This is a very good question concerning how BGP and NAT can function together. For BGP to advertise a route, this route must be in the router’s routing table. But if you’re using NAT, then the routes in the router’s routing table will be the internal or private ranges, ranges that you don’t actually want advertised. So how do you get the routable or public IP ranges to be advertised by BGP?
Well, in simple terms, you would have to insert the route to the public IP address space that is being used for NAT translation. If for example, you are translating 10.123.10.50 to the external IP address 220.127.116.11, then you would add a static route on the NAT router that points to a null interface like so:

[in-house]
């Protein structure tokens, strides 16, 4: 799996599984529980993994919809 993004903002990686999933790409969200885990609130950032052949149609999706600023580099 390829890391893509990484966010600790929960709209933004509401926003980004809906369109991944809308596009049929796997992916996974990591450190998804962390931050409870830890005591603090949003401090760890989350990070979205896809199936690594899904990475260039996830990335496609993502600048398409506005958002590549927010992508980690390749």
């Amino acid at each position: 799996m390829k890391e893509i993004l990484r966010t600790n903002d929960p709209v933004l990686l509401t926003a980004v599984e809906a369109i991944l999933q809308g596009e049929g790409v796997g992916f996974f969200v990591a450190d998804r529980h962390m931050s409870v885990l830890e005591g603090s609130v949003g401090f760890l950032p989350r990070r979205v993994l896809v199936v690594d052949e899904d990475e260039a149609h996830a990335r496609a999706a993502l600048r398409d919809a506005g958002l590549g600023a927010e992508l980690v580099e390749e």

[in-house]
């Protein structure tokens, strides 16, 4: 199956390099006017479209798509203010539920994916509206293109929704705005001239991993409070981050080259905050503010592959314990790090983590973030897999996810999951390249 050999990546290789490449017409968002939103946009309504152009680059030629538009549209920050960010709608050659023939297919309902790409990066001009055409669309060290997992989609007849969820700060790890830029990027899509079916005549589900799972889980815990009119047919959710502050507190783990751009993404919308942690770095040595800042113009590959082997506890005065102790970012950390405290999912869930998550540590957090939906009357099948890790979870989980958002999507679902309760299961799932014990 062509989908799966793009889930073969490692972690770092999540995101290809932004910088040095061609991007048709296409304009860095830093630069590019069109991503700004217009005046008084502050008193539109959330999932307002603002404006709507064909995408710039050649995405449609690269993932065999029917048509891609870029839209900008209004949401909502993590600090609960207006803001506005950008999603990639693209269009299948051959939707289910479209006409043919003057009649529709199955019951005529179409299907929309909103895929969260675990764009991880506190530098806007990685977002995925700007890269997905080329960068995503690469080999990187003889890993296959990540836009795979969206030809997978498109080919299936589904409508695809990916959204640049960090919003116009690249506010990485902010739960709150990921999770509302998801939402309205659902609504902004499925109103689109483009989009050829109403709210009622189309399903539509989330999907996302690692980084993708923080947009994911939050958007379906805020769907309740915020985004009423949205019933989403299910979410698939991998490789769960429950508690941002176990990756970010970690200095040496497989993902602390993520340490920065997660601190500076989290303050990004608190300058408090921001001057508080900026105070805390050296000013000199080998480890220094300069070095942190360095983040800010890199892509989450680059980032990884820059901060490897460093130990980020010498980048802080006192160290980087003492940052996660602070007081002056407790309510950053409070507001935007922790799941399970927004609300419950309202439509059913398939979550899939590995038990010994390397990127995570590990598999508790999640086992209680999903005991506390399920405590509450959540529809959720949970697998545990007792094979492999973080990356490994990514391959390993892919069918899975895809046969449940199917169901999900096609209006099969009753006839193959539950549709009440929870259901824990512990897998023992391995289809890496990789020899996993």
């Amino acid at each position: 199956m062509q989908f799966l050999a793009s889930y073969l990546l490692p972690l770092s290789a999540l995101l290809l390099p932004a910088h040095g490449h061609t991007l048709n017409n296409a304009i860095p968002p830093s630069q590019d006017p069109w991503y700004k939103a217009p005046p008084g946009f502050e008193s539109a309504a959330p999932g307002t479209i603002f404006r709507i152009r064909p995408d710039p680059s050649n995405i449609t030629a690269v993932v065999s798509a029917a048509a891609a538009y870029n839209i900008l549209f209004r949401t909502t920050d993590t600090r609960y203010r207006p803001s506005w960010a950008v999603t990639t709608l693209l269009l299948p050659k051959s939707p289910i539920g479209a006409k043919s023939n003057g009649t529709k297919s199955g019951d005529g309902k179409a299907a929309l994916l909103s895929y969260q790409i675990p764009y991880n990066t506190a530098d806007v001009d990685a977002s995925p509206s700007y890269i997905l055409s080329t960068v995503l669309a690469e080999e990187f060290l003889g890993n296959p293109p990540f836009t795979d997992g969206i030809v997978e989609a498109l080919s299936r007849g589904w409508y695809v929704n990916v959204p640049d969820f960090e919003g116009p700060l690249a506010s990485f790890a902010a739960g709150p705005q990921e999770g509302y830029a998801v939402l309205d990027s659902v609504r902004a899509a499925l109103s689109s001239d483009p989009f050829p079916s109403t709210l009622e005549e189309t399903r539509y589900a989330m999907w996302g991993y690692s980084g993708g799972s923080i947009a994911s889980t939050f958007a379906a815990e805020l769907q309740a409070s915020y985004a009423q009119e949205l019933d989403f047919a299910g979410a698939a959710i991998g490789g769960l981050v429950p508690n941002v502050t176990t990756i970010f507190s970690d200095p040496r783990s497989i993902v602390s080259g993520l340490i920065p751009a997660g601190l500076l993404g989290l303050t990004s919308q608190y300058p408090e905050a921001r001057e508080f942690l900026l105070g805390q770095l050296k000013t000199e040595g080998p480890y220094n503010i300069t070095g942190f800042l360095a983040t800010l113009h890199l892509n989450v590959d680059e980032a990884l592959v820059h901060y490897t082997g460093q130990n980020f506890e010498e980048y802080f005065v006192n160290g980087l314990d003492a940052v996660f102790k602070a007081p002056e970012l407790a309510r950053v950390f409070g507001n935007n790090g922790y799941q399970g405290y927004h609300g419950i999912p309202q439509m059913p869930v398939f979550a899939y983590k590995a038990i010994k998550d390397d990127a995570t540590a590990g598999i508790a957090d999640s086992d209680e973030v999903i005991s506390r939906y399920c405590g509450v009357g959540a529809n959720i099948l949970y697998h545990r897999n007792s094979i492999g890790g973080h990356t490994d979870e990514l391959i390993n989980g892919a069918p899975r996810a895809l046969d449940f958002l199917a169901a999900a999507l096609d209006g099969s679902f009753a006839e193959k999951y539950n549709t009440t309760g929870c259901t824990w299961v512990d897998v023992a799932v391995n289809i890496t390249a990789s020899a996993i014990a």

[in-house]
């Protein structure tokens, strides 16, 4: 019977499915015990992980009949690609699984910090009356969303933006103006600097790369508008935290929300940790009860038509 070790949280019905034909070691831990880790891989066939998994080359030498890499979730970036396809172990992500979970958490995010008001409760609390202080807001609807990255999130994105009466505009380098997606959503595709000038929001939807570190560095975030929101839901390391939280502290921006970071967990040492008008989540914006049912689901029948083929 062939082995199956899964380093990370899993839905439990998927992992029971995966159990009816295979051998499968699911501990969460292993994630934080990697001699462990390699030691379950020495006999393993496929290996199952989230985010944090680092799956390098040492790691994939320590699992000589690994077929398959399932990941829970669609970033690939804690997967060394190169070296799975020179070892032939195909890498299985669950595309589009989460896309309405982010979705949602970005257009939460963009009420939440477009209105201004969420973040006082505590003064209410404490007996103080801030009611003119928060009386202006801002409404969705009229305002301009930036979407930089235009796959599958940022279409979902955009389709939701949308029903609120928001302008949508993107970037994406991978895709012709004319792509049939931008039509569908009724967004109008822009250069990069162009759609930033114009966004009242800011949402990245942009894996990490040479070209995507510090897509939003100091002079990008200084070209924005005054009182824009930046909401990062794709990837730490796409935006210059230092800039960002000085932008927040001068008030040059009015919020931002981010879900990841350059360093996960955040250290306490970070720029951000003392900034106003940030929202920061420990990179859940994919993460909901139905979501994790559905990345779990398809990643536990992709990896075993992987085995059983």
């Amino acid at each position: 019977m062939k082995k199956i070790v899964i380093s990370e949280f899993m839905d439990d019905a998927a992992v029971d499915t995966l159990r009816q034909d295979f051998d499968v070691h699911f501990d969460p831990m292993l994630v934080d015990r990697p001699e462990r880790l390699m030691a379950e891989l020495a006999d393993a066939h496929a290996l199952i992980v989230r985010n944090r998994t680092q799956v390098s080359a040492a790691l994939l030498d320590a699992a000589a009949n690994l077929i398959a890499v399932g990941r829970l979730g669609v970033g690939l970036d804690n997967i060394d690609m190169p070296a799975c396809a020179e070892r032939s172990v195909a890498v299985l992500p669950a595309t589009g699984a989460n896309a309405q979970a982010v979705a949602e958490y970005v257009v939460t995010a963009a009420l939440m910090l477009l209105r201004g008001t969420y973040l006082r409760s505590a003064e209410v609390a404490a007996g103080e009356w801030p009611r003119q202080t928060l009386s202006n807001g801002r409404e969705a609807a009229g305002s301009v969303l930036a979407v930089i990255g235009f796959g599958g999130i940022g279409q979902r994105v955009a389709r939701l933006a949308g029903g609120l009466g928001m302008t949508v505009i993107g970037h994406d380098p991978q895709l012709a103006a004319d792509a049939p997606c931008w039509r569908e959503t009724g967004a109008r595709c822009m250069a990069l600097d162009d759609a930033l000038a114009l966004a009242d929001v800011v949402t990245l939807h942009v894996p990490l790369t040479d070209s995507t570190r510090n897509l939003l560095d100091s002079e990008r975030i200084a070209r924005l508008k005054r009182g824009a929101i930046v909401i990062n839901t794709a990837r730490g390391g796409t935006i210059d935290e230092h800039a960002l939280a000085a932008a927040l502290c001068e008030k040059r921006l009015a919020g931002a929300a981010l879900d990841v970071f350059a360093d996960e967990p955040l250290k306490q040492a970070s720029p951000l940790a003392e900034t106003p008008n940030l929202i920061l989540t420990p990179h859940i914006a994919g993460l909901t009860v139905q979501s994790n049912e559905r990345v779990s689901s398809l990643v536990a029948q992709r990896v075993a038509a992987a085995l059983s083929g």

ip route 18.104.22.168 255.255.255.255 Null0
For this route to be advertised via BGP, you would add the following
network command to the appropriate BGP AS:
network 22.214.171.124 mask 255.255.255.255
This IP address will then be advertised via BGP.
If you have a whole range of public IP addresses that are used for NAT, then you can add the whole range of addresses to the above two commands. For example, if you are translating to the external range 126.96.36.199/27, then the respective commands would be:
ip route 188.8.131.52 255.255.255.224 Null0
network 184.108.40.206 mask 255.255.255.224
I hope this has been helpful!